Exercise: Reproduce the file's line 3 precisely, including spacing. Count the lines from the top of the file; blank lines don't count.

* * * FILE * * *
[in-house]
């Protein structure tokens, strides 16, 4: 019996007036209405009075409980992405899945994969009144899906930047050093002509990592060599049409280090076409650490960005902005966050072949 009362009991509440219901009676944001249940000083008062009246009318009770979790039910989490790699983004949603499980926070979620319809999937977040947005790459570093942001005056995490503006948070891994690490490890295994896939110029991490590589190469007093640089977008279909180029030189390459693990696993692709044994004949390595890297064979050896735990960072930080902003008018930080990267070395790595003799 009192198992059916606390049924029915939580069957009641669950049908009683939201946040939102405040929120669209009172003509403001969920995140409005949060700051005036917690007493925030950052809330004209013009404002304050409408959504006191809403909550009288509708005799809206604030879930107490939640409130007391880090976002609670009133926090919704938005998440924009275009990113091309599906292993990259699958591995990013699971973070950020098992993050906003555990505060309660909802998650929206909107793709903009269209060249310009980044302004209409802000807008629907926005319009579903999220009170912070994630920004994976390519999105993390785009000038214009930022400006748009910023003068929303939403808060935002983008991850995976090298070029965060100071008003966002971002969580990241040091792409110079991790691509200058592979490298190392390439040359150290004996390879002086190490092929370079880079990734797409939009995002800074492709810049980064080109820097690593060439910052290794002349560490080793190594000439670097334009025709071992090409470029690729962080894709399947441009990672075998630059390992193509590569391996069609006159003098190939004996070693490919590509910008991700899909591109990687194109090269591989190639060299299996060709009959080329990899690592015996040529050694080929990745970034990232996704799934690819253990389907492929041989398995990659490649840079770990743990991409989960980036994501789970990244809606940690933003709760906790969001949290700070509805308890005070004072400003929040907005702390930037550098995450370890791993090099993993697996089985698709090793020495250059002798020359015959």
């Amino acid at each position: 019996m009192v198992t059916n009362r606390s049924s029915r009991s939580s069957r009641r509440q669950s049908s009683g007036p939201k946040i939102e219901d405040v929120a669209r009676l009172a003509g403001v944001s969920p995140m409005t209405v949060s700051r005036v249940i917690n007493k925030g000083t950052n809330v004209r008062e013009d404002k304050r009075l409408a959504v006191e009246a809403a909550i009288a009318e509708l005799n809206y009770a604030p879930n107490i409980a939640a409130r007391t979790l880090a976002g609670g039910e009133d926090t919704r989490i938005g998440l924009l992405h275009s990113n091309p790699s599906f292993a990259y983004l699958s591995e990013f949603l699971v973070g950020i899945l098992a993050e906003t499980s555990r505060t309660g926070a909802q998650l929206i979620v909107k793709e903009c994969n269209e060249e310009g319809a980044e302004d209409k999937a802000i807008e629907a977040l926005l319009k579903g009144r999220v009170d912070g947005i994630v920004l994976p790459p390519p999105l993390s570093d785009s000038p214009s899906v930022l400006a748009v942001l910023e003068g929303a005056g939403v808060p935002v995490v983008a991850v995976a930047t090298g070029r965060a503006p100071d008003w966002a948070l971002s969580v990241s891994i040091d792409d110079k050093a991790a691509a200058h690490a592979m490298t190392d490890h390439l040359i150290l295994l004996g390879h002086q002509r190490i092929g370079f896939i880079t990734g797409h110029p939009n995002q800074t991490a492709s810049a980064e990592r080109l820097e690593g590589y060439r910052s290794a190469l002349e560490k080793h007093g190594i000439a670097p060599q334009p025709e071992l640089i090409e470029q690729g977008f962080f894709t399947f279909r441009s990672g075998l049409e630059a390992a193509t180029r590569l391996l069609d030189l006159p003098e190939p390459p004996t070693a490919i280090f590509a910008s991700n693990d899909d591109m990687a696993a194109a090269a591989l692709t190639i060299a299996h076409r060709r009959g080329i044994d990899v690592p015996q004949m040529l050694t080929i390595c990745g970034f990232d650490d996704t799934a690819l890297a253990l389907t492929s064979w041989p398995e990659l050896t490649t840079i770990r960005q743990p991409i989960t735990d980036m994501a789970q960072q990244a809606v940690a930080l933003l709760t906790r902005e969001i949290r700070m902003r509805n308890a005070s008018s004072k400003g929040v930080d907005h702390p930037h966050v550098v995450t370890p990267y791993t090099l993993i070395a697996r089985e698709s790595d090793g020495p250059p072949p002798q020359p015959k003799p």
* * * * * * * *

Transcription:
């Amino acid at each position: 019996m009192v198992t059916n009362r606390s049924s029915r009991s939580s069957r009641r509440q669950s049908s009683g007036p939201k946040i939102e219901d405040v929120a669209r009676l009172a003509g403001v944001s969920p995140m409005t209405v949060s700051r005036v249940i917690n007493k925030g000083t950052n809330v004209r008062e013009d404002k304050r009075l409408a959504v006191e009246a809403a909550i009288a009318e509708l005799n809206y009770a604030p879930n107490i409980a939640a409130r007391t979790l880090a976002g609670g039910e009133d926090t919704r989490i938005g998440l924009l992405h275009s990113n091309p790699s599906f292993a990259y983004l699958s591995e990013f949603l699971v973070g950020i899945l098992a993050e906003t499980s555990r505060t309660g926070a909802q998650l929206i979620v909107k793709e903009c994969n269209e060249e310009g319809a980044e302004d209409k999937a802000i807008e629907a977040l926005l319009k579903g009144r999220v009170d912070g947005i994630v920004l994976p790459p390519p999105l993390s570093d785009s000038p214009s899906v930022l400006a748009v942001l910023e003068g929303a005056g939403v808060p935002v995490v983008a991850v995976a930047t090298g070029r965060a503006p100071d008003w966002a948070l971002s969580v990241s891994i040091d792409d110079k050093a991790a691509a200058h690490a592979m490298t190392d490890h390439l040359i150290l295994l004996g390879h002086q002509r190490i092929g370079f896939i880079t990734g797409h110029p939009n995002q800074t991490a492709s810049a980064e990592r080109l820097e690593g590589y060439r910052s290794a190469l002349e560490k080793h007093g190594i000439a670097p060599q334009p025709e071992l640089i090409e470029q690729g977008f962080f894709t399947f279909r441009s990672g075998l049409e630059a390992a193509t180029r590569l391996l069609d030189l006159p003098e190939p390459p004996t070693a490919i280090f590509a910008s991700n693990d899909d591109m990687a696993a194109a090269a591989l692709t190639i060299a299996h076409r060709r009959g080329i044994d990899v690592p015996q004949m040529l050694t080929i390595c990745g970034f990232d650490d996704t799934a690819l890297a253990l389907t492929s064979w041989p398995e990659l050896t490649t840079i770990r960005q743990p991409i989960t735990d980036m994501a789970q960072q990244a809606v940690a930080l933003l709760t906790r902005e969001i949290r700070m902003r509805n308890a005070s008018s004072k400003g929040v930080d907005h702390p930037h966050v550098v995450t370890p990267y791993t090099l993993i070395a697996r089985e698709s790595d090793g020495p250059p072949p002798q020359p015959k003799p």